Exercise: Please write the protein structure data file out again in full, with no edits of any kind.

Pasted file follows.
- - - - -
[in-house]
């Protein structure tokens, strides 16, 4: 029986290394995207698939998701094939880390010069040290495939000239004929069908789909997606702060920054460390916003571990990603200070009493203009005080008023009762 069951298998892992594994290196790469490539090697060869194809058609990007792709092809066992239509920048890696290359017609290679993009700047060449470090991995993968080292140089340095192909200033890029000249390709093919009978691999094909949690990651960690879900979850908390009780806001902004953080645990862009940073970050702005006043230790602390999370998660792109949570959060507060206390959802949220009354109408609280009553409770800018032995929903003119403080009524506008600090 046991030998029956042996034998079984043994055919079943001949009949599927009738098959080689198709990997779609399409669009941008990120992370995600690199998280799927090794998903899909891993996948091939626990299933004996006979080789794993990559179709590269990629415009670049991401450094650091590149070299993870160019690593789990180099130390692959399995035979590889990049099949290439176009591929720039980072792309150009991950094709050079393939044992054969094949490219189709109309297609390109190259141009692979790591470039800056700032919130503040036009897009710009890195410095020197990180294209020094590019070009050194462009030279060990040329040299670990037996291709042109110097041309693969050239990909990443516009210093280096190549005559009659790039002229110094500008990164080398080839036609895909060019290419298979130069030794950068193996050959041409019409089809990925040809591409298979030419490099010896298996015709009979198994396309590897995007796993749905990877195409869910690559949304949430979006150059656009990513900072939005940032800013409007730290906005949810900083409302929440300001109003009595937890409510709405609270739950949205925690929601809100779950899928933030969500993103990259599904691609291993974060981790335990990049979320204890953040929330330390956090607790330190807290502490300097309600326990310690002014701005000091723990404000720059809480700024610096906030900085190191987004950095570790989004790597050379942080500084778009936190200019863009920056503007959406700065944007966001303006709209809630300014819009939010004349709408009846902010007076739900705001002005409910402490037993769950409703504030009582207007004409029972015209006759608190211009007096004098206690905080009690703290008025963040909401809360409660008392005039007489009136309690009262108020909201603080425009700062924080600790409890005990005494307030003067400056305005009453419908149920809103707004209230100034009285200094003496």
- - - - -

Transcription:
[in-house]
């Protein structure tokens, strides 16, 4: 029986290394995207698939998701094939880390010069040290495939000239004929069908789909997606702060920054460390916003571990990603200070009493203009005080008023009762 069951298998892992594994290196790469490539090697060869194809058609990007792709092809066992239509920048890696290359017609290679993009700047060449470090991995993968080292140089340095192909200033890029000249390709093919009978691999094909949690990651960690879900979850908390009780806001902004953080645990862009940073970050702005006043230790602390999370998660792109949570959060507060206390959802949220009354109408609280009553409770800018032995929903003119403080009524506008600090 046991030998029956042996034998079984043994055919079943001949009949599927009738098959080689198709990997779609399409669009941008990120992370995600690199998280799927090794998903899909891993996948091939626990299933004996006979080789794993990559179709590269990629415009670049991401450094650091590149070299993870160019690593789990180099130390692959399995035979590889990049099949290439176009591929720039980072792309150009991950094709050079393939044992054969094949490219189709109309297609390109190259141009692979790591470039800056700032919130503040036009897009710009890195410095020197990180294209020094590019070009050194462009030279060990040329040299670990037996291709042109110097041309693969050239990909990443516009210093280096190549005559009659790039002229110094500008990164080398080839036609895909060019290419298979130069030794950068193996050959041409019409089809990925040809591409298979030419490099010896298996015709009979198994396309590897995007796993749905990877195409869910690559949304949430979006150059656009990513900072939005940032800013409007730290906005949810900083409302929440300001109003009595937890409510709405609270739950949205925690929601809100779950899928933030969500993103990259599904691609291993974060981790335990990049979320204890953040929330330390956090607790330190807290502490300097309600326990310690002014701005000091723990404000720059809480700024610096906030900085190191987004950095570790989004790597050379942080500084778009936190200019863009920056503007959406700065944007966001303006709209809630300014819009939010004349709408009846902010007076739900705001002005409910402490037993769950409703504030009582207007004409029972015209006759608190211009007096004098206690905080009690703290008025963040909401809360409660008392005039007489009136309690009262108020909201603080425009700062924080600790409890005990005494307030003067400056305005009453419908149920809103707004209230100034009285200094003496």